Askegard, in Who Cares?      © SKepecs 2014
Images from this brilliantly happy, Broadwayesque ballet were strong enough to sear themselves forever into my mind's eye.   In “The Man I Love” pas – so deliciously all that jazz -- Luksik channeled her inner Betty Boop, bending her knees, pushing her butt back and batting her eyes.  Askegard reached for her; she pranced around him, then lept onto his back.  Locking eyes with Butler in the title piece, Askegard took her hands and pulled her into a half stag leap, back leg bent skyward at the knee – a singluarly eye-catching move that segued into a slinky sequence of hip swivels and tap-like footwork.  In “Embracable You,” Askgard twirled Quirk into a slow attitude turn that ended in a tender hug.  In her “My One and Only” variation, Quirk flew across space with her trademark long-limbed Italian pas de chats, eyes sparkling with delight. In “Liza,” Askegard, loose and easy, spun and pirouetted, and circled his forearm like a hipster twirling a keychain in a jitterbug break.  
In the finale – “I’ve Got Rhythm” – they all flew. 

Smith, who’s applied the language and nuances of neoclassical ballet to popular American dance forms from jazz to rock n’ roll (Dracula) and urban contemporary / hip-hop (“Street,” which premiered in the company’s spring, 2013 repertory concert Exposed), took on a new oeuvre – the ‘60s – in Groovy, the grand finale for Madison Ballet’s current season. Bare bones accoutrements adorned the exposed side walls – lava lamps, peace symbols, drapey cloths, a butterfly – turning the stage into a hippie crash pad.  The women wore bright mod mini dresses; the color-loaded lighting was trippy.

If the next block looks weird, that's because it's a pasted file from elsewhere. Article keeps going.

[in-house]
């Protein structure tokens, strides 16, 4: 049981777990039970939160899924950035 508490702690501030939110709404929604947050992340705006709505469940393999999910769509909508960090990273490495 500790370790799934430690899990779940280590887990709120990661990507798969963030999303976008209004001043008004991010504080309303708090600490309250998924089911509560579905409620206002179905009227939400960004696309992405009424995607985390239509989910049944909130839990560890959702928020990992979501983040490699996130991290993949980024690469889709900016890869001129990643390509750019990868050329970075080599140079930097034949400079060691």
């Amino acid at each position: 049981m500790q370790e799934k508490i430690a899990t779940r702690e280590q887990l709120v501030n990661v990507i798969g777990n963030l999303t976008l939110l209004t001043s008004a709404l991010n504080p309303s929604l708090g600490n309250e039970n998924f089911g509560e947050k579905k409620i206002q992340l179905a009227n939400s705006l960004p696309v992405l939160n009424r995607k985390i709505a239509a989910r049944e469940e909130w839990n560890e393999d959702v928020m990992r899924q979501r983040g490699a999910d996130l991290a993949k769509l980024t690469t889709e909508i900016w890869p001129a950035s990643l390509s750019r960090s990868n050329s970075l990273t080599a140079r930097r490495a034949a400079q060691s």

The piece wasn’t perfect. The Four Tops’ Motown classic “I Can’t Help Myself” was on Smith’s hippie playlist, but nobody danced on the backbeat, where the soul resides.  And Smith sometimes used the song lyrics literally, which didn’t always work.  Butler, in a solo to the metaphorical marijuana song “Green Grass,” revealed sharp, comic wit that the audience adored – but people stoned on pot move like cats. The silly, stumbling steps Smith choreographed to this tune seemed boozy instead.  
Stohlton, in Groovy  ©SKepecs 2014
Mostly, though, Groovy was – well, groovy.  This was the company having fun, showing off its chops, reveling in its own good vibrations.  Everyone got a chance to sparkle.  To the Byrds’ version of Dylan’s immortal “Mr. Tambourine Man” Quirk danced alone, hair swinging, loose as a goose, one hand waving free.  Courtney Stohlton cavorted to “Turn Down Day,” leaping, prancing, flicking her feet, sailing attitute turns. Luksik bounced joyfully through “Red Rubber Ball,” jumping and spinning, arms and head unfettered.  For the finale, the full company, including the level six students, danced their hearts out to Mitch Ryder and the Detroit Wheels’ “Devil With a Blue Dress.” 
I loved this music, and Groovy’s generous spirit.  I left the Bartell high as a kite. 

                                                                                                                         © SKepecs 2014